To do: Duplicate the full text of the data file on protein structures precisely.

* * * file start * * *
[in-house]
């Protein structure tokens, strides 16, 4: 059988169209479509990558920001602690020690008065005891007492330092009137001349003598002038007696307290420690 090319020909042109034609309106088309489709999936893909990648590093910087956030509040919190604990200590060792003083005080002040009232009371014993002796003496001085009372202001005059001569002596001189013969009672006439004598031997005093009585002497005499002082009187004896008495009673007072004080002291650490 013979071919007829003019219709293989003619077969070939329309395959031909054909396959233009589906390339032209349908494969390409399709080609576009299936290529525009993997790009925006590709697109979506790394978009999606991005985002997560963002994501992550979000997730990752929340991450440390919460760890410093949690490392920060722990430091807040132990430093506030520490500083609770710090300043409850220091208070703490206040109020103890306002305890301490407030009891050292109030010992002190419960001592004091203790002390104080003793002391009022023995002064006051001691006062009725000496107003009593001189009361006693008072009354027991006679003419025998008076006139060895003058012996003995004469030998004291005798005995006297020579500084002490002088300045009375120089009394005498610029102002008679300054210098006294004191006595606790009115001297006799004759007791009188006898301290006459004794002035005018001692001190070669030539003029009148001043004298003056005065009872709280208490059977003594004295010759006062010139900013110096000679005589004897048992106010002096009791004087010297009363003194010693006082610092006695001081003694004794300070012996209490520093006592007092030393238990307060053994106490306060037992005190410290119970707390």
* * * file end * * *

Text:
[in-house]
């Protein structure tokens, strides 16, 4: 059988169209479509990558920001602690020690008065005891007492330092009137001349003598002038007696307290420690 090319020909042109034609309106088309489709999936893909990648590093910087956030509040919190604990200590060792003083005080002040009232009371014993002796003496001085009372202001005059001569002596001189013969009672006439004598031997005093009585002497005499002082009187004896008495009673007072004080002291650490 013979071919007829003019219709293989003619077969070939329309395959031909054909396959233009589906390339032209349908494969390409399709080609576009299936290529525009993997790009925006590709697109979506790394978009999606991005985002997560963002994501992550979000997730990752929340991450440390919460760890410093949690490392920060722990430091807040132990430093506030520490500083609770710090300043409850220091208070703490206040109020103890306002305890301490407030009891050292109030010992002190419960001592004091203790002390104080003793002391009022023995002064006051001691006062009725000496107003009593001189009361006693008072009354027991006679003419025998008076006139060895003058012996003995004469030998004291005798005995006297020579500084002490002088300045009375120089009394005498610029102002008679300054210098006294004191006595606790009115001297006799004759007791009188006898301290006459004794002035005018001692001190070669030539003029009148001043004298003056005065009872709280208490059977003594004295010759006062010139900013110096000679005589004897048992106010002096009791004087010297009363003194010693006082610092006695001081003694004794300070012996209490520093006592007092030393238990307060053994106490306060037992005190410290119970707390």